Home / Testimonies / C. Randall Paul

This will be a confession of belief and allegiance with very little apologetic argument. I believe most humans–no matter their socialization, education or wisdom–choose to believe a religion or ideology is true based on the desire that it be true in the face of under-whelming evidence to the contrary. Even if belief is ‘given’ to some of us as a birthright, the live option to question beliefs or to reinterpret them in momentous ways is always available. There are desirable benefits from any belief position, and we weigh those against the alternatives we have available. At age eight, I joined the Church of Jesus Christ of Latter-day Saints and over time came to believe the Articles of Faith of my religion. I had several deeply moving experiences with prayer in my teenage years—some in the form of a ‘still small voice’ within my mind and heart confirming my allegiance to the Church, or forgiveness of my sins, or the rightness of a passage of scripture or act of service, and some in the form of an intense feeling of joy for life and clarity of identity, enthusiasm for purpose, and love for those around me. When I was nineteen years old my father placed his hands on my head and in the name of Christ charged me to share my spiritual experiences in a world where intellectual apostasy from religious teachings would be widespread. I came to understand spiritual experiences to include any experiences that lead us to desire and act to expand beyond the given. I believe the very desire to create and pursue some worthy purpose with our fellow beings is the fundamental spiritual experience. For eternal souls, the most interesting purpose derives from the desire to become more together, to pro-create original beauty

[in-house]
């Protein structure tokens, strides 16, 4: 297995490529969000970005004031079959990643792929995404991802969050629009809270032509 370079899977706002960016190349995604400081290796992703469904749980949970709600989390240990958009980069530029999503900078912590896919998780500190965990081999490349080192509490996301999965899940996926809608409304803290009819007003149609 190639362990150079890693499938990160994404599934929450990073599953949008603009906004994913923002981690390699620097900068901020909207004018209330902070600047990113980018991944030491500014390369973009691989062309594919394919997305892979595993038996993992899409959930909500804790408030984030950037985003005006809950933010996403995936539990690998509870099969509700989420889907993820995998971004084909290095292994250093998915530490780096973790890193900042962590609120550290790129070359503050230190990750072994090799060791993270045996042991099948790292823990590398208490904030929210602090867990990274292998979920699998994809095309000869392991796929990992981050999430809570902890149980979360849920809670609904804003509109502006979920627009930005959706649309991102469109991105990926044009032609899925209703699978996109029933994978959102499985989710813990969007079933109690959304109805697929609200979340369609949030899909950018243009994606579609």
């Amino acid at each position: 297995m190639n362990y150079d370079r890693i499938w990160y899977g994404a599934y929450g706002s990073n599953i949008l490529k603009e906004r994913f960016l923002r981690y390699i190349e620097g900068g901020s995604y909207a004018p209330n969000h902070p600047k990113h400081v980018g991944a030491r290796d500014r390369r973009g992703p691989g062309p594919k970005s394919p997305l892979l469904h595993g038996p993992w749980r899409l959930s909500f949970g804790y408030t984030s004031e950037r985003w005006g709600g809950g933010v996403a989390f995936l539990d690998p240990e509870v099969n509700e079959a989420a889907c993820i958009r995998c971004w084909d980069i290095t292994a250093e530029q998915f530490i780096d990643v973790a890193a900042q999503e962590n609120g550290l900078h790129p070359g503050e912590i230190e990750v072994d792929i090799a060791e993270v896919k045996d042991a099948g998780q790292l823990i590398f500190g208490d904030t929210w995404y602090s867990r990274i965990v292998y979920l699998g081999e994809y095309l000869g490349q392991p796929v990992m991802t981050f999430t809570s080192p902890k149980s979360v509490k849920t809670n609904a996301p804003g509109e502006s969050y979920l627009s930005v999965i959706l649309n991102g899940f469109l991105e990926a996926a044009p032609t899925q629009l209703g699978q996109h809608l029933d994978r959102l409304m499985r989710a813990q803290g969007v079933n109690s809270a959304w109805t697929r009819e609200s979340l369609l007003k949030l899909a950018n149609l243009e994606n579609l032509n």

Humans are distinctively aware of their freedom to live for a purpose they can negotiate together. This leads to the question of who will combine with others for some collective purpose. It also leads to the question of disagreement over collective purpose. We Latter-day Saints believe all mankind agreed to join in a family relationship with Heavenly Parents and each other to pro-create a new world—becoming something more, with others, than what we were. When we have desires to build something wonderful together we are having a ‘godlike’ experience. So, whoever you are—atheist, agnostic, religious—you are behaving ‘like the eternal gods’ when you act on your desire to freely and creatively join in common purposes with your fellow men and women. This awareness is especially clear when you experience it as a full-bodied desire—including all the faculties we describe as heart, mind, and might. This is what the best friendships and marriages and teams and communities can produce. Joseph Smith described the eternal worlds as places of ‘sociality’ between the eternal persons that each of us is. One of the most inspiring aspects of Latter-day Saint ritual and worship is the elevation of the partnership of man and woman in marriage as the divine way of eternal life. Hierogamy is the supreme form of experience for learning and enjoying love among eternal intelligences (known here as the race of gods called mankind).

I am a witness to many spiritual experiences—some of which include communications with unseen influences that I presume to be invisible immortal humanlike beings who want to help or hinder us from achieving our collective goal to creatively grow together in ways that expand our love and joy. I pray frequently by speaking out loud or in my mind to a person I trust to be my Heavenly Father, presuming that he has adequate capacity and concern to hear and respond by sending ideas and feelings to me that I can use to engage the challenges and enjoyments of life beyond my unaided ability. I believe witnesses who have returned from death to tell us about another social world to come, where we live, work, and play as persons in another sphere. I believe that we humans never cease to exist as persons in some continuous historical form (unseen before and after death to most human instruments), and that what matters most to us is experiencing the freely given love and collaboration of other everlasting persons.